Fending for yourself on Facebook

Click here for a Really Useful Article on staying discreet, that is, keeping your ‘lives’ discrete, on Facebook. Some choice excerpts:

Step 1: Make Friend Lists
Friend lists, like they sound, are lists for categorizing your friends into various groups. The nice thing about this feature is that once you set these lists up, you won’t have to do it again. We suggest that you put your work colleagues and professional acquaintances into a friend list designated “work,” personal friends you’re not very close with into a list called “Acquaintances,” and people you’re related to into a list called “Family.” Those three main categories will separate out the groups of “friends” who you may want to hide some information from.

Step 2: Who Can See What on Your Profile
… think carefully about the sorts of things you want public and the things you want private. Should “everyone” get to see photos you’re tagged in? Or would you like to limit this only to those you’ve specifically chosen as Facebook friends? … You can also block certain groups from seeing these sections, too.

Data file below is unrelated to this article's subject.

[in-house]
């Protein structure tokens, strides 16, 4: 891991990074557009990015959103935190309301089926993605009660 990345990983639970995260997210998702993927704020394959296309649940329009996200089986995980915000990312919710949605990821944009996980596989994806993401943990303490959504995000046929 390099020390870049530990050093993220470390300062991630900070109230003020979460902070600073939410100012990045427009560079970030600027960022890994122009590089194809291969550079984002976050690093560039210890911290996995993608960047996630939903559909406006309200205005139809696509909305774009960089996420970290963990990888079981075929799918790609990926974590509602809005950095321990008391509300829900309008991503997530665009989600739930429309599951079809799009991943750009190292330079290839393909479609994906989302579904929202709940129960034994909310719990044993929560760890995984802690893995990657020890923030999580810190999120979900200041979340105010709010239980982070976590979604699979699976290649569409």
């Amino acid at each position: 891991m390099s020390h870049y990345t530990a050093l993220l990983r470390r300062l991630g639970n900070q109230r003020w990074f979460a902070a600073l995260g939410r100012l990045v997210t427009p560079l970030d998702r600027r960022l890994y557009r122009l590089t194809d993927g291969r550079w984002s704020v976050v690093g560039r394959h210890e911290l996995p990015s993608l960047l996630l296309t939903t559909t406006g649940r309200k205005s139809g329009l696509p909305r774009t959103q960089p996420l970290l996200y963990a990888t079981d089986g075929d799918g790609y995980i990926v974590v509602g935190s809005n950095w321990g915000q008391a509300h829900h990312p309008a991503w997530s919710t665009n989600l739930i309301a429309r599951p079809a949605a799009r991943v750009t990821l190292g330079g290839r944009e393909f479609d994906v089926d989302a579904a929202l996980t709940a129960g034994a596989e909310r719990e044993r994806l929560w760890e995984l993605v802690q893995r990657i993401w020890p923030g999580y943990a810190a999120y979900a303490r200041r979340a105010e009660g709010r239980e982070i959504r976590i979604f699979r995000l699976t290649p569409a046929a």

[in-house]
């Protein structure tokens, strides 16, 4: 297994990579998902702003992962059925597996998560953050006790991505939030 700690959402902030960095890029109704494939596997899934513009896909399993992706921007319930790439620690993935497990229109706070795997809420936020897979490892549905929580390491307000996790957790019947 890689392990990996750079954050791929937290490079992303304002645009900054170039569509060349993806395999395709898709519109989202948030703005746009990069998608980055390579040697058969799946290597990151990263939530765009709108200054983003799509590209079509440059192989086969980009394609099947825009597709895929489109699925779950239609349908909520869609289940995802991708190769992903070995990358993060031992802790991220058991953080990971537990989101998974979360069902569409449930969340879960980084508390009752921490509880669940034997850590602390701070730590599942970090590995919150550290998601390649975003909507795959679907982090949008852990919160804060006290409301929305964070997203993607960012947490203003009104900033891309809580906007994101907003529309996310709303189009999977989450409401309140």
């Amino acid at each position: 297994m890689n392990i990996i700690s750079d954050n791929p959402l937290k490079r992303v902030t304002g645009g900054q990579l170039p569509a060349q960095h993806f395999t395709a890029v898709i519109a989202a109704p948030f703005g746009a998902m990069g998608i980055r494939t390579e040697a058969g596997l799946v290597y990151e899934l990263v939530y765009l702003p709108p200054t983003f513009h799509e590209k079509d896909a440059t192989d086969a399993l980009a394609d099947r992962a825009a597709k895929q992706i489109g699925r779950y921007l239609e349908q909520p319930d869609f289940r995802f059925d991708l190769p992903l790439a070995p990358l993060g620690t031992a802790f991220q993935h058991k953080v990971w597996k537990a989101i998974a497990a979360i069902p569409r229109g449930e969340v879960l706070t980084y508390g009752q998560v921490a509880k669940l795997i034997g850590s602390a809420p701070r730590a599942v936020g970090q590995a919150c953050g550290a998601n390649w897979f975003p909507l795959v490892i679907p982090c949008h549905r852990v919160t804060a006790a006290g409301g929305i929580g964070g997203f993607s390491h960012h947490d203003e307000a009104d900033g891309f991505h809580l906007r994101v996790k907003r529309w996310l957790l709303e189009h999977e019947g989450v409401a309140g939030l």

Step 3: Who Can See Your Address and Phone Number
Did you list your address and phone number on Facebook? While that’s a handy feature, you may not want everyone you friended to have this information.

Step 4: Change Who Can Find You on Facebook via Search
Sick of getting friend requests from old high school pals? While for some the beauty of Facebook is that it lets you reconnect with everyone you ever knew throughout your life, others find this intrusive and annoying. You’re not friends with any of these people anymore for a reason, right?

Step 5: Stop Sharing Personal Info with Unknown Applications
… Using Facebook’s default settings, you’re unknowingly sharing a plethora of personal information (and your friends’ info too!) with various Facebook applications and the developers who created them. … Believe it or not, … once you authorize an application, you’re telling it that it’s OK to access any information associated with your account that it requires to work. While some developers may only pull what’s actually required, many others just pull in everything they can. Scary, isn’t it?

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